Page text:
Saturday, August 22nd 2015, during the Tokyo Ham Fair 2015, Icom revealed their first Software Defined Radio (SDR) HF transceiver, the IC-7300, sporting HF+6m+4m coverage, 100W, touchscreen TFT display and an internal antenna tuner. More than 12 years after the SDR technology became comercially available for amateur radio and after dozens of smaller companies have used it successfully in their products – some of wich are now at the third generation SDR products, one of “the big three” amateur radio equipment manufacturers finally decided to move their technology to the 21st century, too.
Although details are scarce and most of them are in japanese, we know the internal architecture of the Icom IC-7300 is a direct sampling Software Defined Radio that uses a 124MHz ADC – Icom hasn’t yet decided on the exact ADC model for mass production. No details about dynamic range, noise floor, other ADC, FPGA or DSP specs, so for now it’s hard to speculate about the performance.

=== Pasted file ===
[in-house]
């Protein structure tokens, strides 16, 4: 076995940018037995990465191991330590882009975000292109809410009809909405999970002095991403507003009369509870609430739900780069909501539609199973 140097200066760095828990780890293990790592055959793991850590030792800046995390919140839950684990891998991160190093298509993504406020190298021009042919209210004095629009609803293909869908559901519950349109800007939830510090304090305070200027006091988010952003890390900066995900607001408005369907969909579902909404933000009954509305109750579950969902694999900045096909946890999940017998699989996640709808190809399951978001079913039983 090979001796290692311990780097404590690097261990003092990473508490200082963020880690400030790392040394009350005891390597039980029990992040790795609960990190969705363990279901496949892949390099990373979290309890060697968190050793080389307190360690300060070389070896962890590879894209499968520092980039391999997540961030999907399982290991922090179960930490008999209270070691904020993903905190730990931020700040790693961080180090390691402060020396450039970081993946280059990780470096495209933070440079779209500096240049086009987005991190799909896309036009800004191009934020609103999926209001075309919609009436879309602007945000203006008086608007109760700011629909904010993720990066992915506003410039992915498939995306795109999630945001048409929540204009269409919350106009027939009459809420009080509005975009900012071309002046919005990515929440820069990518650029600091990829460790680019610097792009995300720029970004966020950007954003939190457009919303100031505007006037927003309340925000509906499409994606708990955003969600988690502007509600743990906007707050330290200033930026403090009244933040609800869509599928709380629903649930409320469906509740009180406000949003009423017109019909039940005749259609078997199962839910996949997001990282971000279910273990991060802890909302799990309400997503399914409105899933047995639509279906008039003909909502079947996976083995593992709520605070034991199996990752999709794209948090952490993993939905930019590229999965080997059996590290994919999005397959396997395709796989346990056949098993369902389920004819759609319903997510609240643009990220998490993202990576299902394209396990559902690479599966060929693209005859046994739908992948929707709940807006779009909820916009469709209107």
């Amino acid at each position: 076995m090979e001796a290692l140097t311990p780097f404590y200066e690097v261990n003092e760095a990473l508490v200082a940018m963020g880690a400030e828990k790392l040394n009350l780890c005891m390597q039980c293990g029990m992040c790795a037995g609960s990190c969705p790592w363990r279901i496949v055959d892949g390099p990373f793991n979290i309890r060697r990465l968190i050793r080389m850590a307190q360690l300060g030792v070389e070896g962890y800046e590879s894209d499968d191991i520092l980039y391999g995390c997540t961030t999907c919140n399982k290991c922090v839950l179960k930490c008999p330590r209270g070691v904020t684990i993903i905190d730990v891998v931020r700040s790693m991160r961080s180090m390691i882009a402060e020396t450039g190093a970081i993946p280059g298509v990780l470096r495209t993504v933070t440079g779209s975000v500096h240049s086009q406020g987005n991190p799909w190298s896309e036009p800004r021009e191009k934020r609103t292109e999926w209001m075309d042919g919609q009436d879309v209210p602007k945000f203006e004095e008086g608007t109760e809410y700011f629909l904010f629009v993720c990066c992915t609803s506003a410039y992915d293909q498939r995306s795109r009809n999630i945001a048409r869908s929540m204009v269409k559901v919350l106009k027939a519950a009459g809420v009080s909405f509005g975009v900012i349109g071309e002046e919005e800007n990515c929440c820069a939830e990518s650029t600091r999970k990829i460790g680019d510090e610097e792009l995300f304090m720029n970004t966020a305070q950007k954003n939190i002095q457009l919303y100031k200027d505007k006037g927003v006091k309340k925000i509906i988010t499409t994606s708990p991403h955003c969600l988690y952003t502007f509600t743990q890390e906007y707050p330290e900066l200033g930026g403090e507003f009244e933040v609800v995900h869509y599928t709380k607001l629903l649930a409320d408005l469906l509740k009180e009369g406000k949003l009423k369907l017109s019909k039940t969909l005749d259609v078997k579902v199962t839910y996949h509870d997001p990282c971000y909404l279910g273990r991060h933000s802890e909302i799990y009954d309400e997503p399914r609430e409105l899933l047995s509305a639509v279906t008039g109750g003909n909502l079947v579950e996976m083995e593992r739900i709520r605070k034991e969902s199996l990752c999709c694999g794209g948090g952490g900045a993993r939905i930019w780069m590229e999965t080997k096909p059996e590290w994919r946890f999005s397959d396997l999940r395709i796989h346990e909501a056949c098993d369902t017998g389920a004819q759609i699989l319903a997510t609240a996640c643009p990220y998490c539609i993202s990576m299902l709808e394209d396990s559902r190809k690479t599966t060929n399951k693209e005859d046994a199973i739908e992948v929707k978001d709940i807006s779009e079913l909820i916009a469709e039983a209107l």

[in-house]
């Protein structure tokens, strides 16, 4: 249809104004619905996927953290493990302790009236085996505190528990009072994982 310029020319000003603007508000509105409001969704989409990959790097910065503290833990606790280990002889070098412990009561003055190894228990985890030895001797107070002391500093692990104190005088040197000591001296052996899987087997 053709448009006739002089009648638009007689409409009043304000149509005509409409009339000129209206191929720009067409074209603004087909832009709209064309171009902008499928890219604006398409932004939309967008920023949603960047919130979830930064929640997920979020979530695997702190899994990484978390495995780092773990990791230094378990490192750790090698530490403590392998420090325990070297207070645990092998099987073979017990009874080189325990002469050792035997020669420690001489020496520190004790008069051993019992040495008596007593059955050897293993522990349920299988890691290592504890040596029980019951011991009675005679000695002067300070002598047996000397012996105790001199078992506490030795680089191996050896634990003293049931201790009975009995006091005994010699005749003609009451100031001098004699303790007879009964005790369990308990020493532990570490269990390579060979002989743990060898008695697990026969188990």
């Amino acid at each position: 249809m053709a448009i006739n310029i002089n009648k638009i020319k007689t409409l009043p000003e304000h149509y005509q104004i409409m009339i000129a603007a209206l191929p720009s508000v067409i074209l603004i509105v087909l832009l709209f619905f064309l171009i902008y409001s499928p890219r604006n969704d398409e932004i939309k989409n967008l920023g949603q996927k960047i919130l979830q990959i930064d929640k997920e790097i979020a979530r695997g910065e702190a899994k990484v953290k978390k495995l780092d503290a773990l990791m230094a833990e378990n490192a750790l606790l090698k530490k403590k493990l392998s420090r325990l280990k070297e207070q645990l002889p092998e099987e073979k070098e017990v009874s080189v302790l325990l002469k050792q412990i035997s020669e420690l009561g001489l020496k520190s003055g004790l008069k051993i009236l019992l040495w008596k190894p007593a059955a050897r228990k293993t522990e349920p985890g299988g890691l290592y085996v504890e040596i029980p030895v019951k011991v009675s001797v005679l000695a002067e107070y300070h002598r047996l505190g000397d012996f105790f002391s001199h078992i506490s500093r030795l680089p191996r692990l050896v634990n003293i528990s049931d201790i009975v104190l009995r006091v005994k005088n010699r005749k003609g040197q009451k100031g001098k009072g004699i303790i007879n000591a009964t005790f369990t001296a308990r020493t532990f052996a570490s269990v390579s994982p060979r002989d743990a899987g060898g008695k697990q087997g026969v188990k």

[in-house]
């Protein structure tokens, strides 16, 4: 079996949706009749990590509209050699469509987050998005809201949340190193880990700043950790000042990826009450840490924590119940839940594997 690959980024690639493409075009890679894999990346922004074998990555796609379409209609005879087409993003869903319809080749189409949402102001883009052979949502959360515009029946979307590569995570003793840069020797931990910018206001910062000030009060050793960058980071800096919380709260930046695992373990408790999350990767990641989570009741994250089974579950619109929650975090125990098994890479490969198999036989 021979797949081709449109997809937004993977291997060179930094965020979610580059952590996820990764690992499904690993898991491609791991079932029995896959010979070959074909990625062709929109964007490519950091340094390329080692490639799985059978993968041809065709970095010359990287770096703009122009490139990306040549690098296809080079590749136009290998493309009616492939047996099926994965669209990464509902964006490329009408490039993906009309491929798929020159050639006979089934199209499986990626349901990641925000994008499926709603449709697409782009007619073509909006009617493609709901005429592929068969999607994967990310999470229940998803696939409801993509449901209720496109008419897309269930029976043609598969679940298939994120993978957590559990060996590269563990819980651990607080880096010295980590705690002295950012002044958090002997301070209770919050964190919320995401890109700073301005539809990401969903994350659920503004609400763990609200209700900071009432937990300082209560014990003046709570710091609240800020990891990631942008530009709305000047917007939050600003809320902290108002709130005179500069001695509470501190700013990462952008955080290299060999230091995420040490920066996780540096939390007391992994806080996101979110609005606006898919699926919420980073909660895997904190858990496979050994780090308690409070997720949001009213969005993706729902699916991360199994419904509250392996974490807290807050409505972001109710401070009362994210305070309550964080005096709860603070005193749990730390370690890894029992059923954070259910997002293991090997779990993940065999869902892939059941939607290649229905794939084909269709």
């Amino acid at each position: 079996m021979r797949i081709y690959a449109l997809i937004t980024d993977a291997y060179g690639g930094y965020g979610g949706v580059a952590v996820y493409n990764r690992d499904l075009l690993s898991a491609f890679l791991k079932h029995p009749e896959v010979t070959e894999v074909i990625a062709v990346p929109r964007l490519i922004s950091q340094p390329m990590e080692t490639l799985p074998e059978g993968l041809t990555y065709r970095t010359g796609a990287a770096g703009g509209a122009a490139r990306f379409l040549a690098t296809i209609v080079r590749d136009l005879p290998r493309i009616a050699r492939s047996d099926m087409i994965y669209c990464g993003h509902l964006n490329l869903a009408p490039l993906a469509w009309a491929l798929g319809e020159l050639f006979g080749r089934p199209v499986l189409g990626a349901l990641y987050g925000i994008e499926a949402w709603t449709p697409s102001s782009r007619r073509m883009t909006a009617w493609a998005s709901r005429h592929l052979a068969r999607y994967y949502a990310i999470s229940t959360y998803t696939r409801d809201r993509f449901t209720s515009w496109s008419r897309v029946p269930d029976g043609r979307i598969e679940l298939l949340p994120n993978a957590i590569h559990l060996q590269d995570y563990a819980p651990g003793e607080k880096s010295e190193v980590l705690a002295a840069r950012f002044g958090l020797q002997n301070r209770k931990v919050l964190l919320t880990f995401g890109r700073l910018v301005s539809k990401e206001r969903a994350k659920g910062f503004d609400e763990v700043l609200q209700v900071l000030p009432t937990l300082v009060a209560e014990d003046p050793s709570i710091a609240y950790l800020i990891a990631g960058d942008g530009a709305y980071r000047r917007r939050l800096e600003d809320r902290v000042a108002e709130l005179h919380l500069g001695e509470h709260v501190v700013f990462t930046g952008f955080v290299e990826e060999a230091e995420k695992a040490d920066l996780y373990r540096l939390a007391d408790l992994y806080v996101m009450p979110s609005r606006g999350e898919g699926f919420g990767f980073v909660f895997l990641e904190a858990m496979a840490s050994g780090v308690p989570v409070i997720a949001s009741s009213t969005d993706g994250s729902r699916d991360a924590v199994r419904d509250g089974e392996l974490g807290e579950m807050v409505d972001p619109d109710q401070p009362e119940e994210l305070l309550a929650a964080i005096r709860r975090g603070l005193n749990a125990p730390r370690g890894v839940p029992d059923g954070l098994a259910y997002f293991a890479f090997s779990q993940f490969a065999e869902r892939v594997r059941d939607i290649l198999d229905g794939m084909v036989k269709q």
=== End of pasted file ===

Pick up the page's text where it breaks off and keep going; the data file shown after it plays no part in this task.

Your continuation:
Phase noise looks considerably better in the IC-7300 than on the IC-7200, wich is really no wonder.
The IC-7300 is a medium sized-radio (240x238x95), in the Yaesu FT-991 class as far as size and weight goes, and Icom tries to advertise it as a field radio. Yes it has an internal antenna tuner and doesn’t take much space in your car’s trunk while travelling, but I keep wondering what were both Yaesu and Icom thinking when they put touchscreen controls on field radios: rain, dirt, grease, wet or dirty hands, gloves etc – all those make the touchscreen hard/impossible to use.
The Icom IC-7300‘s display is a quality 4.3″ TFT – and that is indeed necessary since it’s an SDR and you have the benefit of a large spectrum display. I can’t read even one line in japanese, but I’m guessing here they say it can show a bandwidth up to 1MHz and the scope range is 80dB: